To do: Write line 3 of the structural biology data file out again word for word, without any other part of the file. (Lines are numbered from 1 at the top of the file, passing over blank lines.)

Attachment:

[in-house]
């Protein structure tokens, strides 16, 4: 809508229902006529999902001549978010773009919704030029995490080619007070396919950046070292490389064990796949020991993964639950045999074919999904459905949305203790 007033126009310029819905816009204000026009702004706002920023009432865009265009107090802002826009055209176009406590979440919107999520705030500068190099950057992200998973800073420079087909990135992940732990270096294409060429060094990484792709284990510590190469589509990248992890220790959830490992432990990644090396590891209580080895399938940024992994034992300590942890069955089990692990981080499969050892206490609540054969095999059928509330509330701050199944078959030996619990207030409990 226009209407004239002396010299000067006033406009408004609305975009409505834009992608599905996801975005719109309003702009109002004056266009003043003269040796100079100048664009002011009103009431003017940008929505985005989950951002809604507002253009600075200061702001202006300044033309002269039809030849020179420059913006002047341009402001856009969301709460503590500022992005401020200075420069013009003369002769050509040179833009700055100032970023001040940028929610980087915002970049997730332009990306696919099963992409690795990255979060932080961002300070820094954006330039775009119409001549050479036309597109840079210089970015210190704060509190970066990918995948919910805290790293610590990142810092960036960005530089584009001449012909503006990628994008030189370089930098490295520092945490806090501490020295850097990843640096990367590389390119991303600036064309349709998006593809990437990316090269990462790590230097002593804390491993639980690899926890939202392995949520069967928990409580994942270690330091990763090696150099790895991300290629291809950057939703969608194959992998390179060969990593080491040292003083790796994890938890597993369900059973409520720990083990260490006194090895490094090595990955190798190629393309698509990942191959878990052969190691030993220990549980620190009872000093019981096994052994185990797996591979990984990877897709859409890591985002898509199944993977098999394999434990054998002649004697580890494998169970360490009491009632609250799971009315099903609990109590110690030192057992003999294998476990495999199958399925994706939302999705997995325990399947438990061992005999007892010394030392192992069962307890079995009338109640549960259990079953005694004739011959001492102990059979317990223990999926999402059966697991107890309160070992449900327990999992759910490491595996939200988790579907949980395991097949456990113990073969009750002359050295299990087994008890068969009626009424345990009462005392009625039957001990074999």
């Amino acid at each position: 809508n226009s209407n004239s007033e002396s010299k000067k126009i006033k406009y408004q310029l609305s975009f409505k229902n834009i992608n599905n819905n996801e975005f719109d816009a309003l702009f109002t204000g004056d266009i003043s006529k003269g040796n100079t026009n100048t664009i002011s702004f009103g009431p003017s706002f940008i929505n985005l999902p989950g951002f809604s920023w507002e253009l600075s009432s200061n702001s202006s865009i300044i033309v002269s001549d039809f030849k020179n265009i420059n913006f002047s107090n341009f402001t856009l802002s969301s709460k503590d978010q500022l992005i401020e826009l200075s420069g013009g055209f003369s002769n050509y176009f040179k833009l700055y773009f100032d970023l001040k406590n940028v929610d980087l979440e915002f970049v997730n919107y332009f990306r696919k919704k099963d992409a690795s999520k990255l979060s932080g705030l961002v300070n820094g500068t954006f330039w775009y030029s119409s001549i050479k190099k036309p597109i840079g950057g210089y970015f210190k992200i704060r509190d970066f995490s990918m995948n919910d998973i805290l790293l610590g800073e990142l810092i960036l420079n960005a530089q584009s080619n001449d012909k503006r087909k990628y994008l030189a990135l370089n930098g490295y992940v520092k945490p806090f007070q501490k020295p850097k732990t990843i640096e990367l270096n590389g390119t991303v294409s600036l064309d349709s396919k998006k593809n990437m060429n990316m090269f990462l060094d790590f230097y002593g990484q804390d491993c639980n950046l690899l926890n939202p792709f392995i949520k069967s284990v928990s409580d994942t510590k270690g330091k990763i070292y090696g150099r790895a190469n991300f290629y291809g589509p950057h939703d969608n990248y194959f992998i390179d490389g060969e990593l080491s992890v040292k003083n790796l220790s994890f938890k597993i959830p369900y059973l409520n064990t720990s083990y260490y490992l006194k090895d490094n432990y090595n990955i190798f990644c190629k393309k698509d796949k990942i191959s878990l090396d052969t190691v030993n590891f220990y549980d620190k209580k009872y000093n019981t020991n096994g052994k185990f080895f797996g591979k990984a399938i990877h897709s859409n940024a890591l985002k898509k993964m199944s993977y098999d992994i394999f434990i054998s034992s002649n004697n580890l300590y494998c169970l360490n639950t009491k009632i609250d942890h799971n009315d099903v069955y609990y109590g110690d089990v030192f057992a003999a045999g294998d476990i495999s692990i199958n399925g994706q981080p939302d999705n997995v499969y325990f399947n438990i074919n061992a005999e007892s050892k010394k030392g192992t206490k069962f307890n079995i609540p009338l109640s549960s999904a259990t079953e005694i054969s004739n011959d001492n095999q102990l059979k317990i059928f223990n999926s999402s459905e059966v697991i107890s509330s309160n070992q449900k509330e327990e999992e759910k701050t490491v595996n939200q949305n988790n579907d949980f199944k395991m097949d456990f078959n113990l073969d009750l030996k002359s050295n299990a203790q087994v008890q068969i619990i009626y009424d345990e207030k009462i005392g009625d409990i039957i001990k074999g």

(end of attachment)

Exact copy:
């Amino acid at each position: 809508n226009s209407n004239s007033e002396s010299k000067k126009i006033k406009y408004q310029l609305s975009f409505k229902n834009i992608n599905n819905n996801e975005f719109d816009a309003l702009f109002t204000g004056d266009i003043s006529k003269g040796n100079t026009n100048t664009i002011s702004f009103g009431p003017s706002f940008i929505n985005l999902p989950g951002f809604s920023w507002e253009l600075s009432s200061n702001s202006s865009i300044i033309v002269s001549d039809f030849k020179n265009i420059n913006f002047s107090n341009f402001t856009l802002s969301s709460k503590d978010q500022l992005i401020e826009l200075s420069g013009g055209f003369s002769n050509y176009f040179k833009l700055y773009f100032d970023l001040k406590n940028v929610d980087l979440e915002f970049v997730n919107y332009f990306r696919k919704k099963d992409a690795s999520k990255l979060s932080g705030l961002v300070n820094g500068t954006f330039w775009y030029s119409s001549i050479k190099k036309p597109i840079g950057g210089y970015f210190k992200i704060r509190d970066f995490s990918m995948n919910d998973i805290l790293l610590g800073e990142l810092i960036l420079n960005a530089q584009s080619n001449d012909k503006r087909k990628y994008l030189a990135l370089n930098g490295y992940v520092k945490p806090f007070q501490k020295p850097k732990t990843i640096e990367l270096n590389g390119t991303v294409s600036l064309d349709s396919k998006k593809n990437m060429n990316m090269f990462l060094d790590f230097y002593g990484q804390d491993c639980n950046l690899l926890n939202p792709f392995i949520k069967s284990v928990s409580d994942t510590k270690g330091k990763i070292y090696g150099r790895a190469n991300f290629y291809g589509p950057h939703d969608n990248y194959f992998i390179d490389g060969e990593l080491s992890v040292k003083n790796l220790s994890f938890k597993i959830p369900y059973l409520n064990t720990s083990y260490y490992l006194k090895d490094n432990y090595n990955i190798f990644c190629k393309k698509d796949k990942i191959s878990l090396d052969t190691v030993n590891f220990y549980d620190k209580k009872y000093n019981t020991n096994g052994k185990f080895f797996g591979k990984a399938i990877h897709s859409n940024a890591l985002k898509k993964m199944s993977y098999d992994i394999f434990i054998s034992s002649n004697n580890l300590y494998c169970l360490n639950t009491k009632i609250d942890h799971n009315d099903v069955y609990y109590g110690d089990v030192f057992a003999a045999g294998d476990i495999s692990i199958n399925g994706q981080p939302d999705n997995v499969y325990f399947n438990i074919n061992a005999e007892s050892k010394k030392g192992t206490k069962f307890n079995i609540p009338l109640s549960s999904a259990t079953e005694i054969s004739n011959d001492n095999q102990l059979k317990i059928f223990n999926s999402s459905e059966v697991i107890s509330s309160n070992q449900k509330e327990e999992e759910k701050t490491v595996n939200q949305n988790n579907d949980f199944k395991m097949d456990f078959n113990l073969d009750l030996k002359s050295n299990a203790q087994v008890q068969i619990i009626y009424d345990e207030k009462i005392g009625d409990i039957i001990k074999g």